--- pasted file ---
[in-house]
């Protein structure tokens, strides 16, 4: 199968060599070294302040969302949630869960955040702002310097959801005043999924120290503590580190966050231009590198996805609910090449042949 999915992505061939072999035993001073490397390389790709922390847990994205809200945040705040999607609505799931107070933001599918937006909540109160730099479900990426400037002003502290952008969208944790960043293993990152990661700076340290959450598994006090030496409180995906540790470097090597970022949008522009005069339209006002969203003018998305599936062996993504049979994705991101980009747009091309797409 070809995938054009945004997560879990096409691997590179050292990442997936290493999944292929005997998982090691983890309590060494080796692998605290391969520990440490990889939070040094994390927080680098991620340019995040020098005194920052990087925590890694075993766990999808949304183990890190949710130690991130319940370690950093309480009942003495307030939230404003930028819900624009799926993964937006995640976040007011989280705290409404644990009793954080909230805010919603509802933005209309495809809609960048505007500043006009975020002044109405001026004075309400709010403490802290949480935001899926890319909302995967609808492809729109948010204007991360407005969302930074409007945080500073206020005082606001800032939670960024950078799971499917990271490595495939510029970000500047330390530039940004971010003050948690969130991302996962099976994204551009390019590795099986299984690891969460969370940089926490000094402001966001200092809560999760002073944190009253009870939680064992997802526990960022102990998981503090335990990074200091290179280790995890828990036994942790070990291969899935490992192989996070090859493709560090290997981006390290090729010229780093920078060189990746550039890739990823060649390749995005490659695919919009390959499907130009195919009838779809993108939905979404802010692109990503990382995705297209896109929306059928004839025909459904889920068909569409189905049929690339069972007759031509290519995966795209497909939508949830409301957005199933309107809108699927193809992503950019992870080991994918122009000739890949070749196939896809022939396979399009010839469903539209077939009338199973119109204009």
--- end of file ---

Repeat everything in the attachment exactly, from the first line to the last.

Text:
[in-house]
């Protein structure tokens, strides 16, 4: 199968060599070294302040969302949630869960955040702002310097959801005043999924120290503590580190966050231009590198996805609910090449042949 999915992505061939072999035993001073490397390389790709922390847990994205809200945040705040999607609505799931107070933001599918937006909540109160730099479900990426400037002003502290952008969208944790960043293993990152990661700076340290959450598994006090030496409180995906540790470097090597970022949008522009005069339209006002969203003018998305599936062996993504049979994705991101980009747009091309797409 070809995938054009945004997560879990096409691997590179050292990442997936290493999944292929005997998982090691983890309590060494080796692998605290391969520990440490990889939070040094994390927080680098991620340019995040020098005194920052990087925590890694075993766990999808949304183990890190949710130690991130319940370690950093309480009942003495307030939230404003930028819900624009799926993964937006995640976040007011989280705290409404644990009793954080909230805010919603509802933005209309495809809609960048505007500043006009975020002044109405001026004075309400709010403490802290949480935001899926890319909302995967609808492809729109948010204007991360407005969302930074409007945080500073206020005082606001800032939670960024950078799971499917990271490595495939510029970000500047330390530039940004971010003050948690969130991302996962099976994204551009390019590795099986299984690891969460969370940089926490000094402001966001200092809560999760002073944190009253009870939680064992997802526990960022102990998981503090335990990074200091290179280790995890828990036994942790070990291969899935490992192989996070090859493709560090290997981006390290090729010229780093920078060189990746550039890739990823060649390749995005490659695919919009390959499907130009195919009838779809993108939905979404802010692109990503990382995705297209896109929306059928004839025909459904889920068909569409189905049929690339069972007759031509290519995966795209497909939508949830409301957005199933309107809108699927193809992503950019992870080991994918122009000739890949070749196939896809022939396979399009010839469903539209077939009338199973119109204009």